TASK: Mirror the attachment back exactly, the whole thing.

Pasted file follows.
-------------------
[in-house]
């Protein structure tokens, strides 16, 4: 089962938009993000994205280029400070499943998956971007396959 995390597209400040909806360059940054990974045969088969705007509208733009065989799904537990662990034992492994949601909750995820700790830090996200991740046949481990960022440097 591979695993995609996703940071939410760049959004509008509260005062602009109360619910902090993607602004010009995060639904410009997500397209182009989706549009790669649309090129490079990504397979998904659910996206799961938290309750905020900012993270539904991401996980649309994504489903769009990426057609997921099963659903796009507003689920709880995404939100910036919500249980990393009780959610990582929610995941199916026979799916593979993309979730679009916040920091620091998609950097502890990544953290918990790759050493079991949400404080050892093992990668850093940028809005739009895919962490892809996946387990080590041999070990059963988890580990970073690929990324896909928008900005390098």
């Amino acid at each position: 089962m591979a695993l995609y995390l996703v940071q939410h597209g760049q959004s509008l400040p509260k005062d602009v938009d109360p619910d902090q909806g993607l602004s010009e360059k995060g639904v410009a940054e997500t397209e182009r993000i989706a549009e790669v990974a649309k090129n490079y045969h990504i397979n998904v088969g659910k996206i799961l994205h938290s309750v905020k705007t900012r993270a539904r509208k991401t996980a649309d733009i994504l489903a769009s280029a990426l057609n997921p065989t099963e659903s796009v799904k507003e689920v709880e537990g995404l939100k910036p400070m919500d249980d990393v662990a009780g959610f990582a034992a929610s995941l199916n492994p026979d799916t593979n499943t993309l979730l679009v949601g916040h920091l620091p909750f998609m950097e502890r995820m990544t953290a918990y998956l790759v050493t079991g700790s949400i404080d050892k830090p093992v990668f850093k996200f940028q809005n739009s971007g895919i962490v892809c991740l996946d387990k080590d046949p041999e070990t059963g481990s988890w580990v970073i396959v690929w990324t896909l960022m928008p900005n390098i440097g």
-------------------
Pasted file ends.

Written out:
[in-house]
């Protein structure tokens, strides 16, 4: 089962938009993000994205280029400070499943998956971007396959 995390597209400040909806360059940054990974045969088969705007509208733009065989799904537990662990034992492994949601909750995820700790830090996200991740046949481990960022440097 591979695993995609996703940071939410760049959004509008509260005062602009109360619910902090993607602004010009995060639904410009997500397209182009989706549009790669649309090129490079990504397979998904659910996206799961938290309750905020900012993270539904991401996980649309994504489903769009990426057609997921099963659903796009507003689920709880995404939100910036919500249980990393009780959610990582929610995941199916026979799916593979993309979730679009916040920091620091998609950097502890990544953290918990790759050493079991949400404080050892093992990668850093940028809005739009895919962490892809996946387990080590041999070990059963988890580990970073690929990324896909928008900005390098």
């Amino acid at each position: 089962m591979a695993l995609y995390l996703v940071q939410h597209g760049q959004s509008l400040p509260k005062d602009v938009d109360p619910d902090q909806g993607l602004s010009e360059k995060g639904v410009a940054e997500t397209e182009r993000i989706a549009e790669v990974a649309k090129n490079y045969h990504i397979n998904v088969g659910k996206i799961l994205h938290s309750v905020k705007t900012r993270a539904r509208k991401t996980a649309d733009i994504l489903a769009s280029a990426l057609n997921p065989t099963e659903s796009v799904k507003e689920v709880e537990g995404l939100k910036p400070m919500d249980d990393v662990a009780g959610f990582a034992a929610s995941l199916n492994p026979d799916t593979n499943t993309l979730l679009v949601g916040h920091l620091p909750f998609m950097e502890r995820m990544t953290a918990y998956l790759v050493t079991g700790s949400i404080d050892k830090p093992v990668f850093k996200f940028q809005n739009s971007g895919i962490v892809c991740l996946d387990k080590d046949p041999e070990t059963g481990s988890w580990v970073i396959v690929w990324t896909l960022m928008p900005n390098i440097g």